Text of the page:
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Part-skim mozzarella cheese sticks are my new best friend. I’ve always been fond of cheese in all its forms – from mild cheddar to the stinkiest blue – but four weeks into my new life as a relative non-smoker, these whitish, cylindrical, cigar-length snacks have never looked so good.
I was already more or less a member of the carrot stick crowd and I prefer my almonds raw and unsalted, the way nature intended, but paying particular attention to everything I eat – and how much of it – is a new obsession I’m developing now that feeding a half-pack-a-day habit is no longer an option.
Thanks to the smoking cessation program at the Jewish General Hospital (JGH), a McGill University teaching hospital, I feel well on my way to experiencing what the program title promises, Freedom from Smoking.
But I’m not there yet, even though I’ve just received my “graduation” certificate from the month-long program.
As counselor Joseph Erban has repeatedly said since the first of the twice-weekly sessions, nicotine addiction is a chronic condition that cannot be cured, only managed. So far, I think I’m managing fairly well, though I still struggle without the cigarettes that mattered most to me, the ones I call my “gear-shifters” – the midday smoke, the puffs I would take while walking to the metro after work and, of course, the all-important first cigarette of the day with a steaming-hot cup of coffee.
The rest of the 15-odd cigarettes a day I can, quite frankly, do without, but it’s still too early for me to feel totally free.
Quitting is a process, I’ve learned, and by no means an easy one. That’s why programs like Freedom from Smoking, a collaboration between the JGH and McGill’s Department of Oncology, exist.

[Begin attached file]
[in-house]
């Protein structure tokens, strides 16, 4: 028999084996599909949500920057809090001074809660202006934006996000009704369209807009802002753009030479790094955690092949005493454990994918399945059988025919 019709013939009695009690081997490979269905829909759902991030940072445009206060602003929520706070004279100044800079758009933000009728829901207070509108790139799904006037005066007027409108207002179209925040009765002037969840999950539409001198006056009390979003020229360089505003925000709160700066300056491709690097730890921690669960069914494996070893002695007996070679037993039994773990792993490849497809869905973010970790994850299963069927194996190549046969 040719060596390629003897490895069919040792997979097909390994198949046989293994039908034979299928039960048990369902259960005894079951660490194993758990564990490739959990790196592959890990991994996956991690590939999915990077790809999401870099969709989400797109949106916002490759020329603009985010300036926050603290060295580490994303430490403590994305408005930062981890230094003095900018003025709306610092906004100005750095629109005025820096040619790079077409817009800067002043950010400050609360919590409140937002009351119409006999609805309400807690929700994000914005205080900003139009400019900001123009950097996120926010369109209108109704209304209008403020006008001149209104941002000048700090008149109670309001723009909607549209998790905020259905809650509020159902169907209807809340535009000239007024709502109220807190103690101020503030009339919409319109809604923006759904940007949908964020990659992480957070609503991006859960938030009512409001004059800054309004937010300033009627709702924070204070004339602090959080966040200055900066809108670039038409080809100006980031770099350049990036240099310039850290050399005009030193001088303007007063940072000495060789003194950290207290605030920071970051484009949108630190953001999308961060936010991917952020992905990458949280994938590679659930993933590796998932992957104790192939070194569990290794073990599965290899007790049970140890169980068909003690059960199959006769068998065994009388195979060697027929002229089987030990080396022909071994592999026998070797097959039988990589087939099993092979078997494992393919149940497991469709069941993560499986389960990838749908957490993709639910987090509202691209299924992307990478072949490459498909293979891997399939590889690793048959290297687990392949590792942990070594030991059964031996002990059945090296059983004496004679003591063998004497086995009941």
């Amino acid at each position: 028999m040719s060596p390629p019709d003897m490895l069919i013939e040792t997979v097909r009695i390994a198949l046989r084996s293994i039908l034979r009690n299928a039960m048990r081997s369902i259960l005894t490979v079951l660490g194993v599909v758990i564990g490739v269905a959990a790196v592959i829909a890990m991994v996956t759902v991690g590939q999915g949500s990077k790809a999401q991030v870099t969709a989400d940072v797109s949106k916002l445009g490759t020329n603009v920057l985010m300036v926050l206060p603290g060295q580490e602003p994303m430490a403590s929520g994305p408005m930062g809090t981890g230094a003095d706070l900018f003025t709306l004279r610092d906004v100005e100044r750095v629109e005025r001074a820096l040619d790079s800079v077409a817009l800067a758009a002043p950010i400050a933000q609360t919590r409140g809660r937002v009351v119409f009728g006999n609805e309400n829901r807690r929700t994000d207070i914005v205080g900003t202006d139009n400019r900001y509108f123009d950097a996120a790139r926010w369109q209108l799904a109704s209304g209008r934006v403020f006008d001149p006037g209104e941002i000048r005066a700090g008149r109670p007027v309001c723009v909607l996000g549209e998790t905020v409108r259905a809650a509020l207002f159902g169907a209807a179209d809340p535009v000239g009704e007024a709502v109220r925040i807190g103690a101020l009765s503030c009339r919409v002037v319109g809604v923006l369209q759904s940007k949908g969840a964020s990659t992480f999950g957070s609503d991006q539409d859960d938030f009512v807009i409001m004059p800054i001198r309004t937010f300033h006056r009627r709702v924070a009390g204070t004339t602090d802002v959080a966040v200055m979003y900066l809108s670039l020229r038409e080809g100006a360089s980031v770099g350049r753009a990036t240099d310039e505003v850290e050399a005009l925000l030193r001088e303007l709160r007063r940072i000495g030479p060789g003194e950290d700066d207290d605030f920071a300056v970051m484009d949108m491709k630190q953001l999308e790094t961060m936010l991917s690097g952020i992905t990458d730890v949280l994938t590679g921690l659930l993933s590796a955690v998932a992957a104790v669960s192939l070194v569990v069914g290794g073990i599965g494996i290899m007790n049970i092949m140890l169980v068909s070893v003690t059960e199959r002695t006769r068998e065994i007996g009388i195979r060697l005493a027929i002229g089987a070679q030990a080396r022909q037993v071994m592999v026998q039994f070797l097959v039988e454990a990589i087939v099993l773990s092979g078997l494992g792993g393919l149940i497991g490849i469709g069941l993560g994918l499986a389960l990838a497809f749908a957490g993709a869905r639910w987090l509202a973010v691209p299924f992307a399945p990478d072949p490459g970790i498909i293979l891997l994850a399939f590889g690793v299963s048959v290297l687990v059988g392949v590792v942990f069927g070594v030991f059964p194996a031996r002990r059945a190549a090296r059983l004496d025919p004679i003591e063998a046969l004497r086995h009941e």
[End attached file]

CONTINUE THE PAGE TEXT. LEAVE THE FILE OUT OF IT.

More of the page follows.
The McGill University Health Centre (MUHC) also offers a smoking cessation program at the Montreal Chest Institute, so it’s clear the help is out there. It’s just a matter of seeking it out.
“In any kind of addiction, we talk about the pre-contemplative state, before someone starts to think about quitting, and then there comes a pivotal event that happens that makes them decide,” explained Dr. Michael Dworkind, director of the Freedom from Smoking program, associate director of the Cancer Prevention Unit at JGH and an associate professor of family medicine at McGill. “If there’s a good program in place with a motivating force behind it, it’s a great combination.”
My pivotal event was more a slow, steady coming-to-grips with what I had been doing to myself by smoking.
At the age of 38, despite smoking all my adult life, I’m still young enough to reclaim much of the health of a non-smoker and to envision many more years without cigarettes. Of course, the drugs help.
When I’m not popping a Zyban pill to suppress cravings – and, as a chemical offshoot, generally feeling happier to be alive – I’m parking a nicotine gum between gum and cheek to extract the full, low dose I still need to get me through the day.
That, and the surprising level of support I’ve received since writing about my plan to quit a few of weeks ago in these pages.
There have been emails and expressions of encouragement, and at least two earnest inquiries about where to sign up for the Freedom from Smoking program. I’m grateful for the first and happy to comply with the second. And I’m looking forward to the day – one day soon – when I can say I feel truly free.
For more information or to register for the Freedom from Smoking program at the Jewish General Hospital, visit www.mcgill.ca/cancerprev/clinical/smoke/ or call 514-340-8222, ext. 3870.